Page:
You are currently viewing The Zealous Set | George Byrne

The Zealous Set | George Byrne

Art Zealous contributor Alexandra Fanning talks with Australian photographer George Byrne about the artist’s new home environment and muse for his first monograph, Los Angeles.

In our series, The Zealous Set, we talk to the artists catching our attention about what they’re creating, watching, reading, and what they’re being inspired by. This week we chat with George Byrne, whose large-scale photographs depict the beauty behind everyday banal, about when inspiration hits, a new Eagles documentary, and his upcoming book, Post Truth.

Can you walk us through your process? How do you find such perfect minimalist settings?

My process is essentially staying alert to my surroundings and looking for a seed of an idea in the world around me. I take a lot of photographs and more recently since I’ve also been experimenting with assemblage, so I also keep my eyes out for “sections” of photographs that I can add to something I’m already working on. There is this mysteriously beautiful, often unsettling emptiness to the LA urban street life. Its raw aesthetics are all washed out pastel planes, run down 80’s architecture. It’s kind of playful and post-apocalyptic all at once. I think it’s primarily the light, the air and the buildings and the fact that there are so few pedestrians that you get to see things really clearly and unimpeded. It’s a strangely beautiful place.

What does a day in your studio look like? Do you set out looking for your next best shot first thing or do you plan out where you’ll be shooting that day? Does it come to you organically or is there research involved?

My day-to-day is pretty varied depending on what work I have due and where I am in the exhibition cycle, but normally I try to get down to the studio by 9am. During the day I’m either there working on pictures or admin stuff (heads-up all budding artists there is an enormous amount of admin in this game). I’m basically either working towards a series for a show at a gallery, or printing work for private sales. The taking of pictures is mostly a very random process, I get hit with creative inspiration at odd times (usually after coffee) and try to keep my medium format film cameras in the car at all times. 

George Byrne, “Hotel Pool #1” (2015) image courtesy of the artist.

Tell us more about your inspirations – how do you engage with these concepts and how do they come together for you in your work? 

I certainly draw from a bunch of different inspirations. Photographically speaking, I started out most inspired by people like Walker Evans, Dorothy Lang, Helen Becher, Luis Baltz, William Eggleston and Stephen Shore (amongst many others). These people were all formative throughout the 20th century in pushing photography into a more creative realm, away from classical landscape & portrait work. The abstract part of my process that has evolved over the past 5-10 years was heavily influenced by painters like Richard Deibenkorn, Matisse & David Hockney. Even older modernist painters like Mondrian and Malevich have played a part in my interest in really minimal use of space and more raw explorations of composition, form and color.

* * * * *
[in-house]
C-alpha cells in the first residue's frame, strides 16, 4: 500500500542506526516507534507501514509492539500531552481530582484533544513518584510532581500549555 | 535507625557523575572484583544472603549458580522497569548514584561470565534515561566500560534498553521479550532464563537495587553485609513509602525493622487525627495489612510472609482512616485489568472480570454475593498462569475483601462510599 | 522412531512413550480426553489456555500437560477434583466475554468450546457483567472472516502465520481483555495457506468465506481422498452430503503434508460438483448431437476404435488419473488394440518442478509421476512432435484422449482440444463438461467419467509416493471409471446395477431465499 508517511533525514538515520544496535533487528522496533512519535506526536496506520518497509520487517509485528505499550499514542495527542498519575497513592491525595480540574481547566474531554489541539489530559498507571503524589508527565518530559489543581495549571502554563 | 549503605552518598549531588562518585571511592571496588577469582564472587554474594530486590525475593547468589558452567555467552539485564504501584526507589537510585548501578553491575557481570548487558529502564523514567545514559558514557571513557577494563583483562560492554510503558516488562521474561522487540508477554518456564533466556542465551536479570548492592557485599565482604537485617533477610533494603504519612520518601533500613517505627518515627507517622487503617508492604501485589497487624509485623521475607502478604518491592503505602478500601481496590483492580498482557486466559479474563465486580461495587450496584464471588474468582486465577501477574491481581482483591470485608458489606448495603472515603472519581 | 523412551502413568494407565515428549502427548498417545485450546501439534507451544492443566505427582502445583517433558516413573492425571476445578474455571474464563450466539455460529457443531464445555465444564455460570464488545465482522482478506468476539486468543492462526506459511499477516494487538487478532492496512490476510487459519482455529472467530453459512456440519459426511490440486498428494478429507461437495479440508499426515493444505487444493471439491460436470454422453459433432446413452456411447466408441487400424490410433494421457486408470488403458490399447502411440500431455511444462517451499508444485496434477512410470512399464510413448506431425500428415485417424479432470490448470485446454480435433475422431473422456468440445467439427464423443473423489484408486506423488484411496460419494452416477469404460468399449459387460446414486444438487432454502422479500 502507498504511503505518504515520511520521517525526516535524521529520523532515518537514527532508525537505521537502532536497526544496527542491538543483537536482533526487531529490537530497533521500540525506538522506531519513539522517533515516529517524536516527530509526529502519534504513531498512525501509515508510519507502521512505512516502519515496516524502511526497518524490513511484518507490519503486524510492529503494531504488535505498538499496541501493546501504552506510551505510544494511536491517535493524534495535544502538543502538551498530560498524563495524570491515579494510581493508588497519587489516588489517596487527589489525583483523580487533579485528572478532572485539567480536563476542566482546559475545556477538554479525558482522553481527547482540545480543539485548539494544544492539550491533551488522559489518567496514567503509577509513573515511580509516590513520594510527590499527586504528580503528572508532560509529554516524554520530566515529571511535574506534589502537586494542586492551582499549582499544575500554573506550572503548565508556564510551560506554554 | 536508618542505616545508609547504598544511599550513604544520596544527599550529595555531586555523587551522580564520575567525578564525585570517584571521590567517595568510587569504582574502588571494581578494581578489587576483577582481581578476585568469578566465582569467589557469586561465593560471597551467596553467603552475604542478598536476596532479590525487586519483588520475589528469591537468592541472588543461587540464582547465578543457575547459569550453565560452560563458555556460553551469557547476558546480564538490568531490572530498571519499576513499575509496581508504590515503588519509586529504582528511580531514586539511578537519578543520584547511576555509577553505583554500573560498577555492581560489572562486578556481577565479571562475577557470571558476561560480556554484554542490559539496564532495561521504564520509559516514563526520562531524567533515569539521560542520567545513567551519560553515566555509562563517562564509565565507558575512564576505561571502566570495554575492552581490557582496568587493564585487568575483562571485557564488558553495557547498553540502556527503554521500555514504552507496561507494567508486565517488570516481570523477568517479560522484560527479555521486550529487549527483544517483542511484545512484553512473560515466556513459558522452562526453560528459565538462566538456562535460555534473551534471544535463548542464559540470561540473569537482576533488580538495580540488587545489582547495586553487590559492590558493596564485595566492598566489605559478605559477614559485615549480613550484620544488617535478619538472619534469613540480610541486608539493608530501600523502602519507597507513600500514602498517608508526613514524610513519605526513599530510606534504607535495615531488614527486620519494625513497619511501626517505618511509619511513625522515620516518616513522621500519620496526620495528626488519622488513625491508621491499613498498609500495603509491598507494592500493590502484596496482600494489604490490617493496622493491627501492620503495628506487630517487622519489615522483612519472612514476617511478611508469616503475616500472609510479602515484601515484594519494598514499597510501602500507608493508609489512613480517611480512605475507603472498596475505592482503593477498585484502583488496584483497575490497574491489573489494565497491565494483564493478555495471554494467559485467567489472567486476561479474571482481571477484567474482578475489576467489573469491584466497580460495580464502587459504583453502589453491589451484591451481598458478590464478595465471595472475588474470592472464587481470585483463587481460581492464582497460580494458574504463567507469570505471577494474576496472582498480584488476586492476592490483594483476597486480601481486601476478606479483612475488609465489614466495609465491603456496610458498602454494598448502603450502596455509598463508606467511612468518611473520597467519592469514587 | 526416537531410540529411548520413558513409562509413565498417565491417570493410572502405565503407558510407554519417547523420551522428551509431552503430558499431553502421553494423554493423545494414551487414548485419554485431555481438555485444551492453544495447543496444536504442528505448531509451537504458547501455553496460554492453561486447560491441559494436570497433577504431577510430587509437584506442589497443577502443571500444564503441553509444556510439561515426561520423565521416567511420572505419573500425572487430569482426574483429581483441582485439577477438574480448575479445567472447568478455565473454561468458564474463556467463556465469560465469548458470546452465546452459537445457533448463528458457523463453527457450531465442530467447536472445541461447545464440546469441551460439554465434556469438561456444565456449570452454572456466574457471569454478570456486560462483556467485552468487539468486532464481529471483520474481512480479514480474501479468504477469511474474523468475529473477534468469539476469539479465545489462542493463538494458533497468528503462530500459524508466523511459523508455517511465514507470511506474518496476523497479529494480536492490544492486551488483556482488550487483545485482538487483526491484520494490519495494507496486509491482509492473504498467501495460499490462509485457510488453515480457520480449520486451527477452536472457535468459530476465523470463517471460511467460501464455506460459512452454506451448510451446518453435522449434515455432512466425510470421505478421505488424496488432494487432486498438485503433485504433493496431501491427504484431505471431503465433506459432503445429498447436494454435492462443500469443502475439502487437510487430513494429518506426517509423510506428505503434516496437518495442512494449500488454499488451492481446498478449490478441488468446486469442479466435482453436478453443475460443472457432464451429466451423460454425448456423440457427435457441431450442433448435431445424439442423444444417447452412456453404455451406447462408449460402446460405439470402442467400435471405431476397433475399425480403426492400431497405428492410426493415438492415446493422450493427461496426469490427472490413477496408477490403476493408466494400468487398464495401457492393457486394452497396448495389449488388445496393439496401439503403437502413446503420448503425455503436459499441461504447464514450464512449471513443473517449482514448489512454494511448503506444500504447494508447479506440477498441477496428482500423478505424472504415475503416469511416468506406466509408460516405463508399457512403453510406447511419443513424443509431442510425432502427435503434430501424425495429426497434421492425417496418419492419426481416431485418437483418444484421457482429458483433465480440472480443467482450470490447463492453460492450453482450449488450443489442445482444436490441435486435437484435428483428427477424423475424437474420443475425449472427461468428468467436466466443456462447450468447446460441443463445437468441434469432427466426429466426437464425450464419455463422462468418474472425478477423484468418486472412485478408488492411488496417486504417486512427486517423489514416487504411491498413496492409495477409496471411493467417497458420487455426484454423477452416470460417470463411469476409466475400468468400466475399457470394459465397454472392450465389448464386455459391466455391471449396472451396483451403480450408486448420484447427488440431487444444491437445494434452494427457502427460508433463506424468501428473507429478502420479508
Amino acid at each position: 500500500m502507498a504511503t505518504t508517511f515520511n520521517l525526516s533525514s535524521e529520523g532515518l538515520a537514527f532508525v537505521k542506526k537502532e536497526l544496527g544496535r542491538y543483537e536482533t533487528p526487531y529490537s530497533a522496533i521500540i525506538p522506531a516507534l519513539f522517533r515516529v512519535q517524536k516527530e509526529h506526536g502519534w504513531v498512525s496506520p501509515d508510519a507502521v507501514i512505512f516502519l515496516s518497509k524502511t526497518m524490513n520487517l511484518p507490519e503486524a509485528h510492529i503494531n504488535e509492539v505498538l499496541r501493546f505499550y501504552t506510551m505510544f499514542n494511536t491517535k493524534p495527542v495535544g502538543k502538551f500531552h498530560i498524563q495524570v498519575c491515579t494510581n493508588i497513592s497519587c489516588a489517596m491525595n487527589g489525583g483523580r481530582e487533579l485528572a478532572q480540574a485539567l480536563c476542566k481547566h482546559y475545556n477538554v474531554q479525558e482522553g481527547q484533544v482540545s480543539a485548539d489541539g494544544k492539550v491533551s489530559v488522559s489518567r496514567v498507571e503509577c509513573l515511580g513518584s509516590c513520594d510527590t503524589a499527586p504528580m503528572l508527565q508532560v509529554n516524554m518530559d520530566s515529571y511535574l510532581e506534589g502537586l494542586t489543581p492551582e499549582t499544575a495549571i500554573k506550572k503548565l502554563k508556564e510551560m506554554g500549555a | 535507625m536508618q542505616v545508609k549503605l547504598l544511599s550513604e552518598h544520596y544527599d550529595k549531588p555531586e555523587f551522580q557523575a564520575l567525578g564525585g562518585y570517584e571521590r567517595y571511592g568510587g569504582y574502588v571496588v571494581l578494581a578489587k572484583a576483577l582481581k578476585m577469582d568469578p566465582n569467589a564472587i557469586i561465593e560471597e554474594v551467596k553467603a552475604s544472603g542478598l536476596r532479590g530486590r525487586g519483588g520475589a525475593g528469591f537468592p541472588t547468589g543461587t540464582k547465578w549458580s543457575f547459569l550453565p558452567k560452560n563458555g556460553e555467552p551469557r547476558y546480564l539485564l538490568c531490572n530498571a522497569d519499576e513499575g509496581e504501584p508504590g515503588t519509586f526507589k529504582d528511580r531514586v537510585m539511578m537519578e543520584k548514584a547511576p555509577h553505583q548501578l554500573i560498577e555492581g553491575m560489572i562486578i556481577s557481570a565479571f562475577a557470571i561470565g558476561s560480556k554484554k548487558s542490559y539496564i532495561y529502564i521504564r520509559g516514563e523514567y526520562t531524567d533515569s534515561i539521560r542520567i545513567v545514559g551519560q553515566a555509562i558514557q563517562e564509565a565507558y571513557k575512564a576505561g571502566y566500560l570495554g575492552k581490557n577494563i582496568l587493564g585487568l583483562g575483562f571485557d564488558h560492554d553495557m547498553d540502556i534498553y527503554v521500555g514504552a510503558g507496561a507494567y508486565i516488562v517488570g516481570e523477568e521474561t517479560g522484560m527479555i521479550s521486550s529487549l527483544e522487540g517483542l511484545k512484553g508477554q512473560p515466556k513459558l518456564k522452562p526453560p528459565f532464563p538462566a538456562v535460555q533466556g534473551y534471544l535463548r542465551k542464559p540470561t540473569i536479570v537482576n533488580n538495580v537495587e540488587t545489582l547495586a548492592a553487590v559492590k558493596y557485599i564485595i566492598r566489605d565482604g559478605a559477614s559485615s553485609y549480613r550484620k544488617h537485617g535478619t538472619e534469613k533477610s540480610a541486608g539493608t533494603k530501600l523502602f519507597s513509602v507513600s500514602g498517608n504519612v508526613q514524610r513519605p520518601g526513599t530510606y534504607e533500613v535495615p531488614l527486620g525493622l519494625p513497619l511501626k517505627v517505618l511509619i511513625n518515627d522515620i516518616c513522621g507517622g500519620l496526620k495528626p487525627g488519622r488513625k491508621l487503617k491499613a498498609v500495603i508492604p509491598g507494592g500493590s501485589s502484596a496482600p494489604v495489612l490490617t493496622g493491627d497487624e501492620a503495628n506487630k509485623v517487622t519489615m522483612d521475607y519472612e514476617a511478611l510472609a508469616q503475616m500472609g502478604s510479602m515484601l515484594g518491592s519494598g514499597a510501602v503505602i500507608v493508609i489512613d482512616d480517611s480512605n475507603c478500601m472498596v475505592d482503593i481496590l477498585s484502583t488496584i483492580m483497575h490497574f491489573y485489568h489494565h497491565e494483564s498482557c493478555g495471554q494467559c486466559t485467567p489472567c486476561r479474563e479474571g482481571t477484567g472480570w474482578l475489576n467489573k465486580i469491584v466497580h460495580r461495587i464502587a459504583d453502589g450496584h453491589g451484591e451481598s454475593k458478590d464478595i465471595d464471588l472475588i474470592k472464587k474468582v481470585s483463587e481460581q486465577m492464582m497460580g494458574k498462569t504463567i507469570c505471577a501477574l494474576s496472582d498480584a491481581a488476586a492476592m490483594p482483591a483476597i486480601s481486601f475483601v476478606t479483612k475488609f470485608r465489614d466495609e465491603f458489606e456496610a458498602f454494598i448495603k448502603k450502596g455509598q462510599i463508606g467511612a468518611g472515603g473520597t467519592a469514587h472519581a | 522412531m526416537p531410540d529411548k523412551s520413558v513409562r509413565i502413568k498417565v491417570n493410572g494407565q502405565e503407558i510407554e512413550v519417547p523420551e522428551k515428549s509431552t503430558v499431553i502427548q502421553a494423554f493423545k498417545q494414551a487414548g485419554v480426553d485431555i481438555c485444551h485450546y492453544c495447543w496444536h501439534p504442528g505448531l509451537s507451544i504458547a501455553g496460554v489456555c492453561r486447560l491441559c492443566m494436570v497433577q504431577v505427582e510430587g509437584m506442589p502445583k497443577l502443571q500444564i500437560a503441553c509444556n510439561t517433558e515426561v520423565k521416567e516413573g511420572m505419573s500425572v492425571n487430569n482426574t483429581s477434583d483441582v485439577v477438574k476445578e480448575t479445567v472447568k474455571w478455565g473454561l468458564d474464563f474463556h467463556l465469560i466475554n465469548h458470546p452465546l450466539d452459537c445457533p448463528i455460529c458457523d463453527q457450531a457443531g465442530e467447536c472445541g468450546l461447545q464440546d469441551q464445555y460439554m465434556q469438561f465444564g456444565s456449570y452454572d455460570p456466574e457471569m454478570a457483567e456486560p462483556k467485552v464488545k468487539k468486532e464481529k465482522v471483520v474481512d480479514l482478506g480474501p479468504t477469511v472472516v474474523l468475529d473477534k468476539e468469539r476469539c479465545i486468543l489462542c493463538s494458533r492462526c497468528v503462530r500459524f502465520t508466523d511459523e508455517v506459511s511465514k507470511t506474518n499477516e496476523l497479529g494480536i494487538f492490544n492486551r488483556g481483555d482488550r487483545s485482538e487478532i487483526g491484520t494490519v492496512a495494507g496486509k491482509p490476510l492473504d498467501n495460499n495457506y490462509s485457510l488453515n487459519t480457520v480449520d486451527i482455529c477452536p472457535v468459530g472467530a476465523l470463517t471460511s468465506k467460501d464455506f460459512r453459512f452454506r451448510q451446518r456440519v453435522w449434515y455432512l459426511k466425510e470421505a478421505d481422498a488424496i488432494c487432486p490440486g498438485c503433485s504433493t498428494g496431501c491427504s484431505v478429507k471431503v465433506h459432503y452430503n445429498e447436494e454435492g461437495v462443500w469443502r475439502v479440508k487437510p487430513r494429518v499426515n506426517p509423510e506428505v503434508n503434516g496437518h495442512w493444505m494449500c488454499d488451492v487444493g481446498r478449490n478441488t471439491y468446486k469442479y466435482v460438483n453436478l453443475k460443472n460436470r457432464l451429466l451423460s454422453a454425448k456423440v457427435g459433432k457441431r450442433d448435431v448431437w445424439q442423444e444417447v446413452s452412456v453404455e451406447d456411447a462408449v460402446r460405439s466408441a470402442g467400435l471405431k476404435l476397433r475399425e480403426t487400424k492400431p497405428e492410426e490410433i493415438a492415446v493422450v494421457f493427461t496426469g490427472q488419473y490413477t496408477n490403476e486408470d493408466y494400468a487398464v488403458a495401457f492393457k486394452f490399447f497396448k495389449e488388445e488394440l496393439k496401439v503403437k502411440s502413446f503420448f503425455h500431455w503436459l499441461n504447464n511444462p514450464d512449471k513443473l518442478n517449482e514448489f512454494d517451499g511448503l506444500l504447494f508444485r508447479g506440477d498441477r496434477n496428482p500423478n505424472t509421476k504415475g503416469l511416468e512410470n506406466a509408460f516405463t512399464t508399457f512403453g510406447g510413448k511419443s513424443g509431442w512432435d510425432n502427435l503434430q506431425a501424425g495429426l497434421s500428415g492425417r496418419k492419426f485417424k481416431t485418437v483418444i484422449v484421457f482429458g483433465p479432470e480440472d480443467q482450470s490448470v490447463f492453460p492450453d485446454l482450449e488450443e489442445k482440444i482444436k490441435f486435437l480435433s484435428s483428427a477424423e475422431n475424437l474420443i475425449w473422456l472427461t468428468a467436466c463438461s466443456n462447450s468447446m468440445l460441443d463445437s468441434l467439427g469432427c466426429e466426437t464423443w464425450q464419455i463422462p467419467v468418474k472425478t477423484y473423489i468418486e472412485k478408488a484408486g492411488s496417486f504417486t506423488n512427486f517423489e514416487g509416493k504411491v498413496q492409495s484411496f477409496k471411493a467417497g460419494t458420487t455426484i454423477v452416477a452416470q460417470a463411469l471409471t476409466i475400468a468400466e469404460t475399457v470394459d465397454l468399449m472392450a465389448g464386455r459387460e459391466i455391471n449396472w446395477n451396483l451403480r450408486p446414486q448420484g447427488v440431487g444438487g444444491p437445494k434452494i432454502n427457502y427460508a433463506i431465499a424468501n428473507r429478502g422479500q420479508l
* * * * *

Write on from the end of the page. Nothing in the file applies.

Hence, my contemporary work is a collision of ideas that has evolved as my skills developed in photo assemblage and large-scale printing. How I engage all these influences is very much subliminal as they end up forming a big soup that I scoop from… I guess it’s in color selection of compositional balance etc.  

George Byrne, “Temple Street” (2015) image courtesy of the artist.

What are you listening to, reading or binge-watching at the moment?

I just finished this brilliant documentary on the band the Eagles called The History Of The Eagles. So good! I’m reading Maya Angelo and listening to every song ever written on shuffle courtesy of Spotify. 

How are you staying connected with other artists and creatives these days?

Mostly over IG and text like normal I guess. It’s great to see artists still working away and making things. We can’t let this pandemic dominate every realm of our lives and I think art and music is a great way to keep in touch with joy and inspiration.

I was very lucky to have my book project penciled in for 2020 prior to the pandemic so I was able to work hard throughout the year.

What do you have on the horizon in terms of shows, new works, projects and collaborations, or otherwise?

I’m very excited to have my first ever exhibition in Mumbai this month (September at Akara Art Gallery) plus I’m in the process of releasing my book – Post Truth.

Cover art for George Byrne’s upcoming photography book, “Post Truth” image courtesy of the artist.
Image courtesy of the artist.
Image courtesy of the artist.